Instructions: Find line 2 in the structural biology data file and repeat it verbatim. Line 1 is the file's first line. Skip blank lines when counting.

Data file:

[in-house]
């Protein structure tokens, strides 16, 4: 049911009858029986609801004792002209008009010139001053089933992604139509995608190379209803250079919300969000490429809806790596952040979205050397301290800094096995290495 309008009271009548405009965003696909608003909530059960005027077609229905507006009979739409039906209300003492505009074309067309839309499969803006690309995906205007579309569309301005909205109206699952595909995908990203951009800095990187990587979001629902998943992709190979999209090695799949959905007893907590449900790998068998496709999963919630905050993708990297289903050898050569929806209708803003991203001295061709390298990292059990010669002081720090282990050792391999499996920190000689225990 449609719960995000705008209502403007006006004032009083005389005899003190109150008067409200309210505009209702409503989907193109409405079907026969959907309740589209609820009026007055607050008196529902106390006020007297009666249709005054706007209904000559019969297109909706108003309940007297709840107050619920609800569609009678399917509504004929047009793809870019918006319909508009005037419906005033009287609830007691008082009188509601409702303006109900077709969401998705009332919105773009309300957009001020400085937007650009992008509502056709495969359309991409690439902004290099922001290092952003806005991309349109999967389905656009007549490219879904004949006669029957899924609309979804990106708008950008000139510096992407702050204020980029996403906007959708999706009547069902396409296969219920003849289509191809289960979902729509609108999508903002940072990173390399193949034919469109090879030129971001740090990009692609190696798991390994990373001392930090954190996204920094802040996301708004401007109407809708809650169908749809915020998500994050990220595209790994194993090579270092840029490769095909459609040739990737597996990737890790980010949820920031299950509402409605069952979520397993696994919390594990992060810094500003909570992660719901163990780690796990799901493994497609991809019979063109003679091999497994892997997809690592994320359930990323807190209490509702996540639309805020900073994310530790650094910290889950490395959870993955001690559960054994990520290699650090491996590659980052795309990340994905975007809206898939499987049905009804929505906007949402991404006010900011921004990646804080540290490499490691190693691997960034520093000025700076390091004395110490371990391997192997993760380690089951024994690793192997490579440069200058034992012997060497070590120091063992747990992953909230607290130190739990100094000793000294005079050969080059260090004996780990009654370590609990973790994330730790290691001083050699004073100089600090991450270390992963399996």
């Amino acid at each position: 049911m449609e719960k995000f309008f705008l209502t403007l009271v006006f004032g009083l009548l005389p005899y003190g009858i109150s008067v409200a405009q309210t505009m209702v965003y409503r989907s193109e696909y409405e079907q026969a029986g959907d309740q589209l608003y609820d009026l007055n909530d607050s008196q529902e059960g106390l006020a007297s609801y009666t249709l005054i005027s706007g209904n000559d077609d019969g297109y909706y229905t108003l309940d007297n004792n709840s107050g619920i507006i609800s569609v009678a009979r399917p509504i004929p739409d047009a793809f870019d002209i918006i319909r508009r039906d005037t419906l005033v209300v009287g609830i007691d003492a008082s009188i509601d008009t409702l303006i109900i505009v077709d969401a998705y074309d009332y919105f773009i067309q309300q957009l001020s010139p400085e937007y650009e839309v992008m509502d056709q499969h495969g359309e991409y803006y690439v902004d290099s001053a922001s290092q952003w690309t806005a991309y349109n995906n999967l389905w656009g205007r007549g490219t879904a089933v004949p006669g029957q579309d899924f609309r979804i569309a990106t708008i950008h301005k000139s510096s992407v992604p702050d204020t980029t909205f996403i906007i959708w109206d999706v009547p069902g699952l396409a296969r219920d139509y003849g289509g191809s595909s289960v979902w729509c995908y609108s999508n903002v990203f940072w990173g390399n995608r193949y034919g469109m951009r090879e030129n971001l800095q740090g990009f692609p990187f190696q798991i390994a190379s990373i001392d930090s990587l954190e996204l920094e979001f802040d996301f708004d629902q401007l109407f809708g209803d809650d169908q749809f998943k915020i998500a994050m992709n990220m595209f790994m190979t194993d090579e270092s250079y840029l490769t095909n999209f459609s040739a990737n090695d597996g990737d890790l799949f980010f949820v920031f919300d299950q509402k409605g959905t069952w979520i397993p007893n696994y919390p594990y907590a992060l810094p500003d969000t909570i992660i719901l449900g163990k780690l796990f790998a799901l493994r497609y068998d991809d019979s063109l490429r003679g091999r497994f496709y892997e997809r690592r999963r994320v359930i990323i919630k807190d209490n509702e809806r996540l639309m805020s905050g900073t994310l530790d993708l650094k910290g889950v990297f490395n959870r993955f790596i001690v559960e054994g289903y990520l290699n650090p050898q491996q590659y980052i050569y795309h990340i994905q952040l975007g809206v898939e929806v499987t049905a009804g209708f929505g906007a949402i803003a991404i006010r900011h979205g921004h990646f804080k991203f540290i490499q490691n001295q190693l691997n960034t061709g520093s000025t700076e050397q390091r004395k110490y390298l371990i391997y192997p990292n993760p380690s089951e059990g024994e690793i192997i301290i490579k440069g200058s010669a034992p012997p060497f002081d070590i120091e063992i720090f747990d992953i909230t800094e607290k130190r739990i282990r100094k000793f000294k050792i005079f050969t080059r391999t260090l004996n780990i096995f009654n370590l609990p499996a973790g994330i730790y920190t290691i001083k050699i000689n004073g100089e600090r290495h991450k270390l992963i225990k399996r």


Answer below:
């Protein structure tokens, strides 16, 4: 049911009858029986609801004792002209008009010139001053089933992604139509995608190379209803250079919300969000490429809806790596952040979205050397301290800094096995290495 309008009271009548405009965003696909608003909530059960005027077609229905507006009979739409039906209300003492505009074309067309839309499969803006690309995906205007579309569309301005909205109206699952595909995908990203951009800095990187990587979001629902998943992709190979999209090695799949959905007893907590449900790998068998496709999963919630905050993708990297289903050898050569929806209708803003991203001295061709390298990292059990010669002081720090282990050792391999499996920190000689225990 449609719960995000705008209502403007006006004032009083005389005899003190109150008067409200309210505009209702409503989907193109409405079907026969959907309740589209609820009026007055607050008196529902106390006020007297009666249709005054706007209904000559019969297109909706108003309940007297709840107050619920609800569609009678399917509504004929047009793809870019918006319909508009005037419906005033009287609830007691008082009188509601409702303006109900077709969401998705009332919105773009309300957009001020400085937007650009992008509502056709495969359309991409690439902004290099922001290092952003806005991309349109999967389905656009007549490219879904004949006669029957899924609309979804990106708008950008000139510096992407702050204020980029996403906007959708999706009547069902396409296969219920003849289509191809289960979902729509609108999508903002940072990173390399193949034919469109090879030129971001740090990009692609190696798991390994990373001392930090954190996204920094802040996301708004401007109407809708809650169908749809915020998500994050990220595209790994194993090579270092840029490769095909459609040739990737597996990737890790980010949820920031299950509402409605069952979520397993696994919390594990992060810094500003909570992660719901163990780690796990799901493994497609991809019979063109003679091999497994892997997809690592994320359930990323807190209490509702996540639309805020900073994310530790650094910290889950490395959870993955001690559960054994990520290699650090491996590659980052795309990340994905975007809206898939499987049905009804929505906007949402991404006010900011921004990646804080540290490499490691190693691997960034520093000025700076390091004395110490371990391997192997993760380690089951024994690793192997490579440069200058034992012997060497070590120091063992747990992953909230607290130190739990100094000793000294005079050969080059260090004996780990009654370590609990973790994330730790290691001083050699004073100089600090991450270390992963399996």